P10,000.00. We agree with the Court of Appeals that these facts do not prove that the
appellee is alter ego of Insular Farms, or is liable for its debts. The rule is set in Fletcher
Cyclopedia Corporations, Vol. 15, Sec. 7122, pp., 160-161, as follows:
"Generally where one corporation sells or otherwise transfers all of its
assets to another corporation, the latter is not liable for the debts and
liabilities of the transferor, except: (1) where the purchaser expressly or
impliedly agrees to assume such debts; (2) where the transaction amounts
to a consolidation or merger of the corporations; (3) where the purchasing
corporation is merely a continuation of the selling corporation; and (4) where
the transaction is entered into fraudulently in order to escape liability for
such debts."

In the case at bar, there is neither proof nor allegation that appellee had expressly or
impliedly agreed to assume the debt of Insular Farms in favor of appellant herein, or that
the appellee is a continuation of Insular Farms, or that the sale of either the shares of stock
or the assets of Insular Farms to the appellee had been entered into fraudulently, in order
to escape liability for the debt of the Insular Farms in favor of appellant herein. In fact,
these sales took place (March, 1958) not only over six (6) months before the rendition of
the judgment (October 9, 1958) sought to be collected in the present action, but, also, over
a month before the filing of the case (May 29, 1958) in which said judgment was rendered.
Moreover, appellee purchased the shares of stock of Insular Farms as the highest bidder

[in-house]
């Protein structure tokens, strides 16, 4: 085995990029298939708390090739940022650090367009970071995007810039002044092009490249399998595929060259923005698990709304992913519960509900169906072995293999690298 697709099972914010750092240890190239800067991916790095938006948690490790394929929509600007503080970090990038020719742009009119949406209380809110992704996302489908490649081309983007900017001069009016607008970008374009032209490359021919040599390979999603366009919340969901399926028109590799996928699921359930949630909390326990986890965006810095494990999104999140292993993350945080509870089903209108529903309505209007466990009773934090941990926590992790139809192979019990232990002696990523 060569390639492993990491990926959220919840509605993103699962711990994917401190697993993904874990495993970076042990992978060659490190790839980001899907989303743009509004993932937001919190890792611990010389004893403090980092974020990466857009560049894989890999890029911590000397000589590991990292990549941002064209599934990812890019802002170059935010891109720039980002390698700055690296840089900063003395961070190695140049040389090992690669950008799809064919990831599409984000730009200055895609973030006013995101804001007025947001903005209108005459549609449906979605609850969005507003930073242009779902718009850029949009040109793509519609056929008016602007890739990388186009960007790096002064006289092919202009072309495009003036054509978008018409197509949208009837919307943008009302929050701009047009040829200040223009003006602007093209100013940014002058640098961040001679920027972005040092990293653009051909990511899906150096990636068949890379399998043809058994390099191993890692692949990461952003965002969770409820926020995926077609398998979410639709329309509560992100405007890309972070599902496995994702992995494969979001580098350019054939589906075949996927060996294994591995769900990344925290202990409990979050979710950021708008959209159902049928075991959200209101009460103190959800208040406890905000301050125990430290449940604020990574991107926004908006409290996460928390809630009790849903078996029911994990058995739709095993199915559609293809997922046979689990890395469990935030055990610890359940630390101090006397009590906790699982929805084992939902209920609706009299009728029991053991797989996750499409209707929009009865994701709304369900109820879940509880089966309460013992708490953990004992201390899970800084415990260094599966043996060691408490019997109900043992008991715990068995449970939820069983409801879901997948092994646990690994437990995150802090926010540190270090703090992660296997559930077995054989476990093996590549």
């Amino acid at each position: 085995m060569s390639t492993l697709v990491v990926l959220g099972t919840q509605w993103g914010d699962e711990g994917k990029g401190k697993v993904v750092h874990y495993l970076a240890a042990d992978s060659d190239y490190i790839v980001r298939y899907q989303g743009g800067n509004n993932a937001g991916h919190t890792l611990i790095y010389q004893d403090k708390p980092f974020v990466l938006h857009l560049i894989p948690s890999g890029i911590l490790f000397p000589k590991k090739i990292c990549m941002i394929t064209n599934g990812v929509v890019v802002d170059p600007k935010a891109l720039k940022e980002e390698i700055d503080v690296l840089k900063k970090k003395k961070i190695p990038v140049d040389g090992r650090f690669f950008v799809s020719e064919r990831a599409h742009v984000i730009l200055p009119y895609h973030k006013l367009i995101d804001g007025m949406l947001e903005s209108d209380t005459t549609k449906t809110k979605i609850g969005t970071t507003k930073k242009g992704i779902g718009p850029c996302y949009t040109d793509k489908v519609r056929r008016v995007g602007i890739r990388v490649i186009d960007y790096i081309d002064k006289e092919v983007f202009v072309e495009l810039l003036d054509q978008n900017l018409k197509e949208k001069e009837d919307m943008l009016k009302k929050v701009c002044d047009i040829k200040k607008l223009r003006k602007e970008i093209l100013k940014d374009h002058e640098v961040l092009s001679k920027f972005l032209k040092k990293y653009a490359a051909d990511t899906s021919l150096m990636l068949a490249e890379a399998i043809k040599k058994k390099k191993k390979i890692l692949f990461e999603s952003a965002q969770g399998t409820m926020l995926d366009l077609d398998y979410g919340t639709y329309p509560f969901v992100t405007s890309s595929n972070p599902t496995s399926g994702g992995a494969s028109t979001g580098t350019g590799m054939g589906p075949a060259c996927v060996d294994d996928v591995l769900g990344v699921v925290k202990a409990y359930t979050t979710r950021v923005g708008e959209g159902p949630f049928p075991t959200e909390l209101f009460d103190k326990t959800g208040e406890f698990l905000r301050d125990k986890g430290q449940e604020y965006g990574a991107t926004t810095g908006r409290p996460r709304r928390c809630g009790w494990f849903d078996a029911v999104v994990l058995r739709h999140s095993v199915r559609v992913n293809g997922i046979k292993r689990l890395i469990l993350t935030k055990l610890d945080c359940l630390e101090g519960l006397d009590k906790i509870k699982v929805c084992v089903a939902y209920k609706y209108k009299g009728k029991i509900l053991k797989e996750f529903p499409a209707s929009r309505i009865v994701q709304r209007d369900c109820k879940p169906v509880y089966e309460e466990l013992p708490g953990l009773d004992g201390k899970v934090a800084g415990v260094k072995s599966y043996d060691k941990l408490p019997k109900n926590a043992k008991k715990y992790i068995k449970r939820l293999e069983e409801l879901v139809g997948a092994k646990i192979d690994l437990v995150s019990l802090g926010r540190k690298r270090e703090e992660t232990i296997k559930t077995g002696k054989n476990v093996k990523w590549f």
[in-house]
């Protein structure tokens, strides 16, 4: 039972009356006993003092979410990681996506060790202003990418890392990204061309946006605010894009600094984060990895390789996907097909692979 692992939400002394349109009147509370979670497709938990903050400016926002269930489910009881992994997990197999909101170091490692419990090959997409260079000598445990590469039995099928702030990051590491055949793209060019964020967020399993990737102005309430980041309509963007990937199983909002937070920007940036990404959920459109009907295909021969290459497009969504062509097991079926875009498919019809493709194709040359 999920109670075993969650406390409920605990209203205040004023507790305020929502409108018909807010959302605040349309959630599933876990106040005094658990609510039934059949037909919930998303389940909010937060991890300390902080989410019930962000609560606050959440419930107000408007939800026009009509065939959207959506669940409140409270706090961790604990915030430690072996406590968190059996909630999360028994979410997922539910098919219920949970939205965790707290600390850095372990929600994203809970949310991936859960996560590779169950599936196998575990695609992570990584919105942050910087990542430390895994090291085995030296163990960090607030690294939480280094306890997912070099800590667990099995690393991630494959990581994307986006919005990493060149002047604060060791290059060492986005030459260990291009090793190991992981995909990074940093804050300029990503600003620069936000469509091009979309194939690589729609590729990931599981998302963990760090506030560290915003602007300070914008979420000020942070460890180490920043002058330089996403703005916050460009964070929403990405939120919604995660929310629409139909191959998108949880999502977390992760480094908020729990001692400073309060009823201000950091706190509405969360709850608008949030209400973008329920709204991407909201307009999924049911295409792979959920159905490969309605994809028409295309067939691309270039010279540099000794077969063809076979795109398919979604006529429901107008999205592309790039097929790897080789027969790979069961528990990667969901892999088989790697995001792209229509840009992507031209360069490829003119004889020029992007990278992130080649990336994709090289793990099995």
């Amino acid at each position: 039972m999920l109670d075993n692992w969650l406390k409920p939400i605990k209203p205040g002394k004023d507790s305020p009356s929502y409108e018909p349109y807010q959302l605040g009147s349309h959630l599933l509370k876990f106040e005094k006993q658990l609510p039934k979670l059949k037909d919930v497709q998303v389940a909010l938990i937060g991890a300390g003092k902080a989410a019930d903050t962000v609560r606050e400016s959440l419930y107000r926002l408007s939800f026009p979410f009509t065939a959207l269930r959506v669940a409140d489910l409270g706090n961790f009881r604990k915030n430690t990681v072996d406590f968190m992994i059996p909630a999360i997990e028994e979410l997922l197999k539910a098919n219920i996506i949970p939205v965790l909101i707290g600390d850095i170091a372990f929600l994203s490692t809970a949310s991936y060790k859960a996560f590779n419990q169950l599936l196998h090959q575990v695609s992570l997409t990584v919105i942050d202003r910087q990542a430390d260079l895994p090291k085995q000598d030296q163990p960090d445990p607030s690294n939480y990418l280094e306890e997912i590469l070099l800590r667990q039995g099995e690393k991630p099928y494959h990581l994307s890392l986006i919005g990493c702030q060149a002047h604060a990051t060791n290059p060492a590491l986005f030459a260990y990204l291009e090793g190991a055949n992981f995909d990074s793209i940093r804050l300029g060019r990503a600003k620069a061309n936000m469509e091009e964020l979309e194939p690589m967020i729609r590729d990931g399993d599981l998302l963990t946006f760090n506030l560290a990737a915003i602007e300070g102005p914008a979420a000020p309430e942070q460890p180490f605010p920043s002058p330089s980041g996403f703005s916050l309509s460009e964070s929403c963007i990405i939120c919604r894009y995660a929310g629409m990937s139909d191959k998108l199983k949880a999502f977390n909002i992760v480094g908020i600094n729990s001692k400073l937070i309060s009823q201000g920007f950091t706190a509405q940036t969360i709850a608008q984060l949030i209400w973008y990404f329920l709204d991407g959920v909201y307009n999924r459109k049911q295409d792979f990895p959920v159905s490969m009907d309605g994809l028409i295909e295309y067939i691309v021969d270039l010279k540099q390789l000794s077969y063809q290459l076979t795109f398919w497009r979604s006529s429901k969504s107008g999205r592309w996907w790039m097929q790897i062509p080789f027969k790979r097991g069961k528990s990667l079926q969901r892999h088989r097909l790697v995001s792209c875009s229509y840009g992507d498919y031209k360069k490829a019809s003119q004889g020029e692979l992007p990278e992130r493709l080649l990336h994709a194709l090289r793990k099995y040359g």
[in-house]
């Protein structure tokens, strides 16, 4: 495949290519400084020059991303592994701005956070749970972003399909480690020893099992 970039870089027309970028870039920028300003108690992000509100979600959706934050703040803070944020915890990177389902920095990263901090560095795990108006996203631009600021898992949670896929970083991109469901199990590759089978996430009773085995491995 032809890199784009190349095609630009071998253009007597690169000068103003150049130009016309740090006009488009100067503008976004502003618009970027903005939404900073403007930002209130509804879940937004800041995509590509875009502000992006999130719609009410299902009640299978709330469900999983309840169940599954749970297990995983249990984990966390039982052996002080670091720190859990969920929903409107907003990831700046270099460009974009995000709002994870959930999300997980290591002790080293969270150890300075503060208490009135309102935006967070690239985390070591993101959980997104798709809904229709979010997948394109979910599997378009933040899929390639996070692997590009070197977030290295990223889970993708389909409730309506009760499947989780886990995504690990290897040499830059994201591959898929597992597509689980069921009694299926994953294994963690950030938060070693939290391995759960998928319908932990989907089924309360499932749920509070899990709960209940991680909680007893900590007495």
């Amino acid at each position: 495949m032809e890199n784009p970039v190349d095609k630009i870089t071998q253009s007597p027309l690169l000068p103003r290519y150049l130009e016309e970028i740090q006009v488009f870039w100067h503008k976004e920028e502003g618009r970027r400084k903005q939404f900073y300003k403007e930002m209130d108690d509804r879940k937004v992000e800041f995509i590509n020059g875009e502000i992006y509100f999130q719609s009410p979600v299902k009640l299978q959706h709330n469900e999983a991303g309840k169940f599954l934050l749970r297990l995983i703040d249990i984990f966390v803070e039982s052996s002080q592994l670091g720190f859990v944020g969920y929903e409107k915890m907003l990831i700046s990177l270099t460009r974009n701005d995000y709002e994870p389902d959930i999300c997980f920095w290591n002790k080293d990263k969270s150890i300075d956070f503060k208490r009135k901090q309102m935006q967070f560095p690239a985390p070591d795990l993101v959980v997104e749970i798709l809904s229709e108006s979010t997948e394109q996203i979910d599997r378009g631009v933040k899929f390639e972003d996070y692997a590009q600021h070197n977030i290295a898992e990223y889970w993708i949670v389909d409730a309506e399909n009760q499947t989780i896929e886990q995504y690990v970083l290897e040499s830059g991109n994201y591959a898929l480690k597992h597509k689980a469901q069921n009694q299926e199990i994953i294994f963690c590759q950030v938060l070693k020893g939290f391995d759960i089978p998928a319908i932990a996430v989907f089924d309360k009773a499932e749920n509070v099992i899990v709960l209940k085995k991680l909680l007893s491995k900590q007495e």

at an auction sale held at the instance of a bank to which said shares had been pledged as
security for an obligation of Insular Farms in favor of said bank. It has also been
established that the appellee had paid P285,126.99 for said shares of stock, apart from
the sum of P10,000.00 it, likewise, paid for other assets of Insular Farms.
Neither is it claimed that these transactions have resulted in the consolidation or merger
of the Insular Farms and appellee herein. On the contrary, appellant's theory to the effect
that appellee is an alter ego of the Insular Farms, negates such consolidation or merger,
for a corporation cannot be its own alter ego.
It is urged, however, that said P10,000.00 paid by appellee for other assets of Insular
Farms is a grossly inadequate price, because, appellant now claims, said assets were
worth around P285,126.99, and that, consequently, the sale must be considered
fraudulent. However, the sale was submitted to and approved by the Securities and
Exchange Commission. It must be presumed, therefore, that the price paid was fair and
reasonable. Moreover, the only issue raised in the court of origin was whether or not
appellee is an alter ego of Insular Farms. The question whether the aforementioned sale of
assets for P10,000.00 was fraudulent or not, had not been put in issue in said court.
Hence, it may not be raised on appeal.

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Being a mere consequence of the first assignment of error, which is thus clearly untenable,
appellant's second assignment of error needs no discussion.
WHEREFORE, the decision appealed from is hereby affirmed, with costs against the
appellant. It is so ordered.
Bengzon, C.J., Bautista Angelo, Reyes, J.B.L., Dizon, Regala, Makalintal, Bengzon, J. P. and
Zaldivar, JJ., concur.
Barrera, J., is on leave.